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Social Media Stories
Social Media Stories
Social Media Stories
Social Media Stories
Social Media Stories
Social Media Stories
Social Media Stories
Social Media Stories
Social Media Stories
Social Media Stories
Social Media Stories
Social Media Stories
Social Media Stories
Social Media Stories
Social Media Stories
Social Media Stories
Social Media Stories
Social Media Stories
Social Media Stories
Social Media Stories
Social Media Stories
Social Media Stories
Social Media Stories
Social Media Stories
Social Media Stories
Social Media Stories
Social Media Stories
Social Media Stories
Social Media Stories
Social Media Stories
Social Media Stories
Social Media Stories
Social Media Stories
Social Media Stories
Social Media Stories
Social Media Stories
Social Media Stories
Social Media Stories
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Social Media Stories

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draft presentation on the unique dynamics that characterize social media, distinct from communications or media themselves. thanks to michelle hamilton and rudi omeara for helping.

draft presentation on the unique dynamics that characterize social media, distinct from communications or media themselves. thanks to michelle hamilton and rudi omeara for helping.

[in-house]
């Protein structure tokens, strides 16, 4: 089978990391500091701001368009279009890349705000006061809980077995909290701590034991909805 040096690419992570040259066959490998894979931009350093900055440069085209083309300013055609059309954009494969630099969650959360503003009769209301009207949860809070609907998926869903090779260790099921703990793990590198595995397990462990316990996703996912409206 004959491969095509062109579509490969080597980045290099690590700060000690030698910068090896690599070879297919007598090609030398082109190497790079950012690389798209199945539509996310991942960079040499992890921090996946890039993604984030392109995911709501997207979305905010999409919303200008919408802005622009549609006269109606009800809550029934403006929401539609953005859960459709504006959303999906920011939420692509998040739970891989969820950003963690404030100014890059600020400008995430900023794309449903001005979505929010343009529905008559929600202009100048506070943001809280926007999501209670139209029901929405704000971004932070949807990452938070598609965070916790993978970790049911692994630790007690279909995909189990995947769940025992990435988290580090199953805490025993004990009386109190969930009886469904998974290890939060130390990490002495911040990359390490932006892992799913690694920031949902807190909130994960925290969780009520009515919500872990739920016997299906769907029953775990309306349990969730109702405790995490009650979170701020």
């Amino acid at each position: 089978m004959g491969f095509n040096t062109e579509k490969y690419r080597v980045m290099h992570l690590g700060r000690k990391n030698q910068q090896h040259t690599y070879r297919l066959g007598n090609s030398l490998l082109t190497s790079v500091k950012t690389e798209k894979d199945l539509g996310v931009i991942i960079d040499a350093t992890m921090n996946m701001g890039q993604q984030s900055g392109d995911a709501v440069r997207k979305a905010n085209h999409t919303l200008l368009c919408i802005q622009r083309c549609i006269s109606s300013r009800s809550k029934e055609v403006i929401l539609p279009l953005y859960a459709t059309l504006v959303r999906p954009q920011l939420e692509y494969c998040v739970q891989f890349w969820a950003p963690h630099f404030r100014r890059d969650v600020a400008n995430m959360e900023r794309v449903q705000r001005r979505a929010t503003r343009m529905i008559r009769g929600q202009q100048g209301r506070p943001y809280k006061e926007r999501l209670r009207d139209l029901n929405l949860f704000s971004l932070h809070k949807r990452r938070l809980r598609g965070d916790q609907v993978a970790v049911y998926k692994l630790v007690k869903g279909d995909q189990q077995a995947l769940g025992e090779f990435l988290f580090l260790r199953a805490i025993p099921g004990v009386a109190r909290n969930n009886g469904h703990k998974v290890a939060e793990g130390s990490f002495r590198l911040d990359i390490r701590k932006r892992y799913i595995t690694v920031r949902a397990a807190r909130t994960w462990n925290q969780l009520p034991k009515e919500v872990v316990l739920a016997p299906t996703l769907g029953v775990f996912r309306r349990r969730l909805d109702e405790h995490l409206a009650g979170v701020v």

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  • 1. THE COLLECTED STORIES OF SOCIAL MEDIA b b as told by S e t h J. G o l d s t e i n . CEO, SOCIALMEDIA.COM
  • 2. Reality CHECK.
  • 3. Are we talking about the next printing press or the next Web 2.0?
  • 4. COMMUNICATIONS, MEDIA AND SOCIAL MEDIA OVER TIME b 2000 b AIM/ICQ b b Twitter b Facebook b Email 1500 b b CraigsList b MySpace eBay b Del.icio.us COMMUNICATIONS Fax b Flickr 1000 b Telephone b AOL b Telegraph Printing Press 500 b Stained Glass b b b b b b Newspapers Radio Cable b 0 Magazines Google Television Cave Drawings 0 500 1000 1500 2000 MEDIA
  • 5. KEY insights:
  • 6. fig. 41.38.6 Learn to Let Go [ or the hows and whys of letting your brand get away from you ]
  • 7. (ergo:) “In videos posted on YouTube and elsewhere this week, a Domino’s employee in Conover, N.C. prepared sandwiches for delivery while putting cheese up his nose, nasal mucus on the sandwiches.quot; NEW YORK TIMES, APRIL 16 2009
  • 8. A pretty take BIG Time TO chance. (Then, repeat.)
  • 9. (ergo:) “Brands are now becoming conversation factors where academics, celebrities, experts and key opinion formers discuss functional, emotional and, more interestingly, social concerns.quot; SIMON CLIFT, UNILEVER
  • 10. fig. 41.38.6 (cont.) 1: Most companies are scared to use social media because they fear losing control of their brand 11: And yet consumers become more invested in brands that reward their participation.